How To Treat Interstitial Cystitis Naturally?

How to treat interstitial cystitis

Interstitial cystitis or bladder pain syndrome is a common condition most frequently found in women and it leaves them with more questions than answers. According to some research, it affects up to 6.5% of females although, many of those cases go undiagnosed.

Since it is a multi-factorial condition, Interstitial cystitis cannot be treated without addressing multiple contributing factors. There is no single drug or herb that can cure Interstitial cystitis, but the healthier a person is, the more likely it can go into remission.


How To Treat Interstitial Cystitis

Alkaline Diet for Interstitial Cystitis

One of the primary irritants to the bladder is toxins passing through in the urine. If you have a cut on your arm and you put an acidic lemon on it, it is going to hurt pretty badly. Likewise, if the bladder wall is irritated and inflamed, acidic urine will make the bladder painful. An alkaline-based diet provides temporary relief while more root level causes are searched for and then addressed. Sometimes urine can be extra acidic due to a functional potassium deficiency, so potassium supplementation should be considered.

When I mention that a non-acidic diet is temporary, it does not mean it shouldn’t be used. It can be your only saving grace as you work with a practitioner to look for underlying metabolic problems.


Drugs – What Can They Teach Us?

The nice thing about conventional medicine and drugs is that they show us how to mask a symptom. Then, if we take that symptom and dig deeper, we can often get the same or better results by finding the problem and using natural methods.

Heparin & Elmiron – Blood Thinners

Heparin is a blood-thinning and anti-inflammatory drug that seems to affect the mucous lining in Interstitial Cystitis. It does this by temporarily “repairing” the GAG layer because it binds sulfur molecules. The glucosaminoglycan layer (GAG) is the protective layer of the bladder. Elmiron aka pentosan polysulfate sodium also acts in the same manner because it contains 4 sulfur molecules that can bind in the bladder GAG layer and protect the bladder from irritation. In a healthy body, the GAG layer can be repaired and replenished appropriately, but, if there is not enough sulfur, glucuronic acid or proper sugar metabolism then the layer cannot heal itself.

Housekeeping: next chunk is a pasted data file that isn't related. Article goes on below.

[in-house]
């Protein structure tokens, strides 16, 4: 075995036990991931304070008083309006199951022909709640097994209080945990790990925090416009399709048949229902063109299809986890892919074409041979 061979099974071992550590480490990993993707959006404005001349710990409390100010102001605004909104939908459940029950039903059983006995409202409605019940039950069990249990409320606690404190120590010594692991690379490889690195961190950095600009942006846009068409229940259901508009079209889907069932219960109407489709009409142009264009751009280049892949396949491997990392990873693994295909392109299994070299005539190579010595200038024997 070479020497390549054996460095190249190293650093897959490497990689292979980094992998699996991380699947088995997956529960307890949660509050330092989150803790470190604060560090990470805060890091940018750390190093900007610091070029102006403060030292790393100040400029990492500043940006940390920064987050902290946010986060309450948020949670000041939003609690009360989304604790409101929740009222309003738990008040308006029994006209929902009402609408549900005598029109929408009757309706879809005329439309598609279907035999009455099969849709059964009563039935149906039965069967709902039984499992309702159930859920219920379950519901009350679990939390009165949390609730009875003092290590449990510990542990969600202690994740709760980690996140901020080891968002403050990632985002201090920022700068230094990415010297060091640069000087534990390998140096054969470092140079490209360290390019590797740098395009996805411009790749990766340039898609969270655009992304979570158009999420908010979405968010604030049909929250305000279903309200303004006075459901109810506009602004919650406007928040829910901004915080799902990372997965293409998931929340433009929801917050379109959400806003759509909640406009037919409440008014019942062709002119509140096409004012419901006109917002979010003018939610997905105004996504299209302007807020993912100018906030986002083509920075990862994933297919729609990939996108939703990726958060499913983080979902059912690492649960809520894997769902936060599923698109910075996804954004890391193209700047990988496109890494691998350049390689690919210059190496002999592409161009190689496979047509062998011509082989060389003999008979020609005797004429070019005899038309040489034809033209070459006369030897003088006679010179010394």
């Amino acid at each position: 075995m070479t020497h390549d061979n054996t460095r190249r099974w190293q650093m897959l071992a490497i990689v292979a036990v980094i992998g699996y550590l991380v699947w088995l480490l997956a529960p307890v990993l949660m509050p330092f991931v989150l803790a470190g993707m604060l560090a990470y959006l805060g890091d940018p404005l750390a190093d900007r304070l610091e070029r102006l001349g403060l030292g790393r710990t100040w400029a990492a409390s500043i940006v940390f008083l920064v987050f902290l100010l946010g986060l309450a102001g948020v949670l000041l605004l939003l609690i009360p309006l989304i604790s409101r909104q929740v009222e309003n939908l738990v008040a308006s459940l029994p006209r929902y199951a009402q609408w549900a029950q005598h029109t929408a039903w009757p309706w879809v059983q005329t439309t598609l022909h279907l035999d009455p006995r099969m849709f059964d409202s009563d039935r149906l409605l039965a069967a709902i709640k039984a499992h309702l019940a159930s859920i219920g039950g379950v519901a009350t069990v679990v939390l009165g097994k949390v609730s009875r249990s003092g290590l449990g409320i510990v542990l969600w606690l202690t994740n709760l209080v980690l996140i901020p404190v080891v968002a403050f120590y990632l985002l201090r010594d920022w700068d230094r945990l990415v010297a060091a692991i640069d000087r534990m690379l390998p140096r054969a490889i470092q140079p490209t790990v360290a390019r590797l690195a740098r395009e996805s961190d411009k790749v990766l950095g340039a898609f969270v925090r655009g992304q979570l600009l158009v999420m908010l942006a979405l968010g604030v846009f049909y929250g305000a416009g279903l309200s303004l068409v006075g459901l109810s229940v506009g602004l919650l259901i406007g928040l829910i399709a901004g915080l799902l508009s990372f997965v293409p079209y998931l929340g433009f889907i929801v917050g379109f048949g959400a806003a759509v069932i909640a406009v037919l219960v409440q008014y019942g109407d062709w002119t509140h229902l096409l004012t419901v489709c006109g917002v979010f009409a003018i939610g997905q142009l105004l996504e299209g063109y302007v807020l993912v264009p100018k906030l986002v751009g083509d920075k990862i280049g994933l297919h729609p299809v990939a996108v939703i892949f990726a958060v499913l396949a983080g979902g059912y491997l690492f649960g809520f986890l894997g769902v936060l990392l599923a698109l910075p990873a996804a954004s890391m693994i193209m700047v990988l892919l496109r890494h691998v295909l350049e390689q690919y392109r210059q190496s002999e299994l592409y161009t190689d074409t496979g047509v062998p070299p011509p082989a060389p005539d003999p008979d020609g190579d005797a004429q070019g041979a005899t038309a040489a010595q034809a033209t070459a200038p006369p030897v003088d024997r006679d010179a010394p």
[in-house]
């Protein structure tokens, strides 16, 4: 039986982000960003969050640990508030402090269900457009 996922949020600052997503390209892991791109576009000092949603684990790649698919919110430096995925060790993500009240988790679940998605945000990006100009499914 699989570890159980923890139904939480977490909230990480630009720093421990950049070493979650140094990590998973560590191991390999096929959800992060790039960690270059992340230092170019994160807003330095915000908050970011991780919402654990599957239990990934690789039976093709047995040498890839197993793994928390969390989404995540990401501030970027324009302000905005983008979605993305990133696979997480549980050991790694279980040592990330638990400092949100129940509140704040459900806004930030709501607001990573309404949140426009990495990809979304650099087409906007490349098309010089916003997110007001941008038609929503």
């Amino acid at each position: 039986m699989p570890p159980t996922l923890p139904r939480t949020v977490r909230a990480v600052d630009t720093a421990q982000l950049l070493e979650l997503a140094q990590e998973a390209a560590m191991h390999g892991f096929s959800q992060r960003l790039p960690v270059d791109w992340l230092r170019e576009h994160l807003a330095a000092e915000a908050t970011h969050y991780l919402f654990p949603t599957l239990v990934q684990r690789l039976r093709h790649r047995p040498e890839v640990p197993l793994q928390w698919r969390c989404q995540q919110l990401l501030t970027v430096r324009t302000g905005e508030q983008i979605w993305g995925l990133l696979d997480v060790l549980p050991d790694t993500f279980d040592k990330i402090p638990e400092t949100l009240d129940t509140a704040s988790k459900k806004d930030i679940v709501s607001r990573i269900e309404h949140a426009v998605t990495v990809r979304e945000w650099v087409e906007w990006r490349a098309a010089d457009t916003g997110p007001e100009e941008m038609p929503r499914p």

Many times a patient lacks adequate sulfur due to the liver using all of it for other detoxification processes. Sulfation is a process the liver uses to detoxify drugs, food additives and especially toxins from intestinal bacteria and the environment. The most common supplement I recommend specifically for sulfur is cysteine sulfate, but finding out why the body is running out of sulfur is where the root cause lies. Studies have shown that in unresponsive cases of IC/PBS, supplementation with glucosamine-sulfate and chondroitin-sulfate can help. Once again the supplement may help as you search for why your GAG layer in your bladder was damaged in the first place and is in need of repair.

Glucuronic acid is often needed in women that have excess estrogen. Glucuronidation in the liver helps detoxify aspirin, menthol, vanillin, food additives and some hormones like estrogen. It is especially common to be deficient if you have been on birth control for an extended period of time. I use glucuronic acid from Metabolics as most other sources of glucuronic acid do not appear to be as effective. Eliminating xenoestrogens, plastics and balancing hormones get to the root of glucuronic acid metabolism needed for GAG health.


Proper sugar metabolism is also critical for GAG synthesis. GAG synthesis takes more time and is of less immediate importance than regulation of your blood sugar. So when your body needs sugar because it keeps going high and low, then the body can’t use it to repair tissue and joints with GAGs. The body always prioritizes immediate needs and that is why chronic problems like interstitial cystitis develop. A diet with more complex carbohydrates as well as good fats and protein sources to maintain stable blood sugar is the key to allowing GAG have enough glucose molecules.

Antibiotic Therapy